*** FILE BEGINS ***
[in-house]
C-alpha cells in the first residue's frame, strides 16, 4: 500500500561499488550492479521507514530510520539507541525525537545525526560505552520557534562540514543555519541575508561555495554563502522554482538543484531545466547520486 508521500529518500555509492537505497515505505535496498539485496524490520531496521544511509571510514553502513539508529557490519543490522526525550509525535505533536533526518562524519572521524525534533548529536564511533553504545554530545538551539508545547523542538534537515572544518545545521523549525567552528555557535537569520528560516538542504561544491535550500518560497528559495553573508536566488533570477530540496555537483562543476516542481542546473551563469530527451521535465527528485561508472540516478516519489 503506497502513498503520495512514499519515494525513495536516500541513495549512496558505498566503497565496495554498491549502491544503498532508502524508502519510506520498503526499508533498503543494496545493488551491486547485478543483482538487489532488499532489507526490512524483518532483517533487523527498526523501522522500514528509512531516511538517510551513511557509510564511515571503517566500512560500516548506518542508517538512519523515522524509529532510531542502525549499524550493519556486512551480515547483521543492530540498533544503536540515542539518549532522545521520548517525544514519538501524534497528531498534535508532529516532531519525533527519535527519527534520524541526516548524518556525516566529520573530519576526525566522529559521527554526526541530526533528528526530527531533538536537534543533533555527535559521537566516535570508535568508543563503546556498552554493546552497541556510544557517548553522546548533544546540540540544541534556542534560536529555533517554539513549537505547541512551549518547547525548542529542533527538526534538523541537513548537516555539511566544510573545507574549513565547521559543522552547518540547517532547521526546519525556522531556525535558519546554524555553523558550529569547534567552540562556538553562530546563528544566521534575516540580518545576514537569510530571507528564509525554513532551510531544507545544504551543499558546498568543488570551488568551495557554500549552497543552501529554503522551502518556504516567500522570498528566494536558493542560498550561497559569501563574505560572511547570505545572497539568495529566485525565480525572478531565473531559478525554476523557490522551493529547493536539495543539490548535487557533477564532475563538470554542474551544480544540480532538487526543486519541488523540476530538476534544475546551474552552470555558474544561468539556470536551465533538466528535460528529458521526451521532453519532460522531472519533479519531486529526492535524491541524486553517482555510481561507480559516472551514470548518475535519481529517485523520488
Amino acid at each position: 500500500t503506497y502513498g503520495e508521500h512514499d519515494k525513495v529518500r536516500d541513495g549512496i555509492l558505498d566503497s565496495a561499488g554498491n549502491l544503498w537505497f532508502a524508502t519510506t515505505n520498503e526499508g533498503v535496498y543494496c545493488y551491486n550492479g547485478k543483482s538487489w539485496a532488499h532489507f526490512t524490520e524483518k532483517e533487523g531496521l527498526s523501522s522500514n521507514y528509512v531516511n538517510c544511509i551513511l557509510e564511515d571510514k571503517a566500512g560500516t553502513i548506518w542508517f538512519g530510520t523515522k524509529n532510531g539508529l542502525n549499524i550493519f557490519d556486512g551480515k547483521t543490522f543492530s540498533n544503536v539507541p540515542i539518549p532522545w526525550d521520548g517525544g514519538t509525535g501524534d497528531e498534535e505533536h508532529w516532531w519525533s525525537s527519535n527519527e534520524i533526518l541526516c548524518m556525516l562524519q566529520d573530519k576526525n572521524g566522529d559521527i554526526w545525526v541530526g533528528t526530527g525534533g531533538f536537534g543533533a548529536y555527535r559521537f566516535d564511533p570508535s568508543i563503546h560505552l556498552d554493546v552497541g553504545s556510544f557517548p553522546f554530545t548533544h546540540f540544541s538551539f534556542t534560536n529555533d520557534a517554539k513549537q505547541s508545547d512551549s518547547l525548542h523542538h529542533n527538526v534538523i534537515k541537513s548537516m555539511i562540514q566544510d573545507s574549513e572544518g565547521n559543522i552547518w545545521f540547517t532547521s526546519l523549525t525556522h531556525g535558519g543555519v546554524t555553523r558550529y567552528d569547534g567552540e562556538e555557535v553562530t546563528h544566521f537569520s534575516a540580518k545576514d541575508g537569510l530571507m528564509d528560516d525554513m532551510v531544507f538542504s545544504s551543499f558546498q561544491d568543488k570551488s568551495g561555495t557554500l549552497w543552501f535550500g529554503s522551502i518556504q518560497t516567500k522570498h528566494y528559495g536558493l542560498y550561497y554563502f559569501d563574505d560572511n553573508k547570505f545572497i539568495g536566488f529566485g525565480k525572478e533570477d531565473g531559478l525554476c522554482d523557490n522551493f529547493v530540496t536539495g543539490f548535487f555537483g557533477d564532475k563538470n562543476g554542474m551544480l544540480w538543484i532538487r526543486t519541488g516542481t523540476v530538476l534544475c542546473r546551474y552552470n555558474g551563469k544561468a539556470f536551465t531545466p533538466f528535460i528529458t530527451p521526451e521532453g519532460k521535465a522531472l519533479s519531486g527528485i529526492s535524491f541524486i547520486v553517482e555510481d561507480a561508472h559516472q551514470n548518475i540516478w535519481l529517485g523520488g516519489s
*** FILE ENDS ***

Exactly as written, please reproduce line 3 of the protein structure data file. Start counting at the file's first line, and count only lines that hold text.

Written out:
Amino acid at each position: 500500500t503506497y502513498g503520495e508521500h512514499d519515494k525513495v529518500r536516500d541513495g549512496i555509492l558505498d566503497s565496495a561499488g554498491n549502491l544503498w537505497f532508502a524508502t519510506t515505505n520498503e526499508g533498503v535496498y543494496c545493488y551491486n550492479g547485478k543483482s538487489w539485496a532488499h532489507f526490512t524490520e524483518k532483517e533487523g531496521l527498526s523501522s522500514n521507514y528509512v531516511n538517510c544511509i551513511l557509510e564511515d571510514k571503517a566500512g560500516t553502513i548506518w542508517f538512519g530510520t523515522k524509529n532510531g539508529l542502525n549499524i550493519f557490519d556486512g551480515k547483521t543490522f543492530s540498533n544503536v539507541p540515542i539518549p532522545w526525550d521520548g517525544g514519538t509525535g501524534d497528531e498534535e505533536h508532529w516532531w519525533s525525537s527519535n527519527e534520524i533526518l541526516c548524518m556525516l562524519q566529520d573530519k576526525n572521524g566522529d559521527i554526526w545525526v541530526g533528528t526530527g525534533g531533538f536537534g543533533a548529536y555527535r559521537f566516535d564511533p570508535s568508543i563503546h560505552l556498552d554493546v552497541g553504545s556510544f557517548p553522546f554530545t548533544h546540540f540544541s538551539f534556542t534560536n529555533d520557534a517554539k513549537q505547541s508545547d512551549s518547547l525548542h523542538h529542533n527538526v534538523i534537515k541537513s548537516m555539511i562540514q566544510d573545507s574549513e572544518g565547521n559543522i552547518w545545521f540547517t532547521s526546519l523549525t525556522h531556525g535558519g543555519v546554524t555553523r558550529y567552528d569547534g567552540e562556538e555557535v553562530t546563528h544566521f537569520s534575516a540580518k545576514d541575508g537569510l530571507m528564509d528560516d525554513m532551510v531544507f538542504s545544504s551543499f558546498q561544491d568543488k570551488s568551495g561555495t557554500l549552497w543552501f535550500g529554503s522551502i518556504q518560497t516567500k522570498h528566494y528559495g536558493l542560498y550561497y554563502f559569501d563574505d560572511n553573508k547570505f545572497i539568495g536566488f529566485g525565480k525572478e533570477d531565473g531559478l525554476c522554482d523557490n522551493f529547493v530540496t536539495g543539490f548535487f555537483g557533477d564532475k563538470n562543476g554542474m551544480l544540480w538543484i532538487r526543486t519541488g516542481t523540476v530538476l534544475c542546473r546551474y552552470n555558474g551563469k544561468a539556470f536551465t531545466p533538466f528535460i528529458t530527451p521526451e521532453g519532460k521535465a522531472l519533479s519531486g527528485i529526492s535524491f541524486i547520486v553517482e555510481d561507480a561508472h559516472q551514470n548518475i540516478w535519481l529517485g523520488g516519489s